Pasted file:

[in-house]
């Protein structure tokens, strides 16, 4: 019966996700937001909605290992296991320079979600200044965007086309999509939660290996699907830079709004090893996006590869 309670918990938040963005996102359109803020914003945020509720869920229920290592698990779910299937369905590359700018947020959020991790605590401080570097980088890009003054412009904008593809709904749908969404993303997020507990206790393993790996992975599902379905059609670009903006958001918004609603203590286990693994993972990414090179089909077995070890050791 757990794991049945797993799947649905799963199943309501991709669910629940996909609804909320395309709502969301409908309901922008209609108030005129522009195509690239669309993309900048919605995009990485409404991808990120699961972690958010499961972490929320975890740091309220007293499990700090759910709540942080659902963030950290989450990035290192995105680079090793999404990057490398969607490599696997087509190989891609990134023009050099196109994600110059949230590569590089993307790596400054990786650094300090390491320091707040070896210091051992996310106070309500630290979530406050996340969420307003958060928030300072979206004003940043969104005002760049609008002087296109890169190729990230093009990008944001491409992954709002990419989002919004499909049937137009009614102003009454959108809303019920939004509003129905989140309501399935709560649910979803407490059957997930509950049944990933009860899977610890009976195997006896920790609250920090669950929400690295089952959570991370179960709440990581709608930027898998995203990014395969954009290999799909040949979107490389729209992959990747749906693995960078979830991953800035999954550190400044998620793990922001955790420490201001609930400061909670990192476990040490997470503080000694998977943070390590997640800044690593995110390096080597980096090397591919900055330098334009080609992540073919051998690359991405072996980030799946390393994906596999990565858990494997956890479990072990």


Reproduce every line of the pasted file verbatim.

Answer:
[in-house]
């Protein structure tokens, strides 16, 4: 019966996700937001909605290992296991320079979600200044965007086309999509939660290996699907830079709004090893996006590869 309670918990938040963005996102359109803020914003945020509720869920229920290592698990779910299937369905590359700018947020959020991790605590401080570097980088890009003054412009904008593809709904749908969404993303997020507990206790393993790996992975599902379905059609670009903006958001918004609603203590286990693994993972990414090179089909077995070890050791 757990794991049945797993799947649905799963199943309501991709669910629940996909609804909320395309709502969301409908309901922008209609108030005129522009195509690239669309993309900048919605995009990485409404991808990120699961972690958010499961972490929320975890740091309220007293499990700090759910709540942080659902963030950290989450990035290192995105680079090793999404990057490398969607490599696997087509190989891609990134023009050099196109994600110059949230590569590089993307790596400054990786650094300090390491320091707040070896210091051992996310106070309500630290979530406050996340969420307003958060928030300072979206004003940043969104005002760049609008002087296109890169190729990230093009990008944001491409992954709002990419989002919004499909049937137009009614102003009454959108809303019920939004509003129905989140309501399935709560649910979803407490059957997930509950049944990933009860899977610890009976195997006896920790609250920090669950929400690295089952959570991370179960709440990581709608930027898998995203990014395969954009290999799909040949979107490389729209992959990747749906693995960078979830991953800035999954550190400044998620793990922001955790420490201001609930400061909670990192476990040490997470503080000694998977943070390590997640800044690593995110390096080597980096090397591919900055330098334009080609992540073919051998690359991405072996980030799946390393994906596999990565858990494997956890479990072990």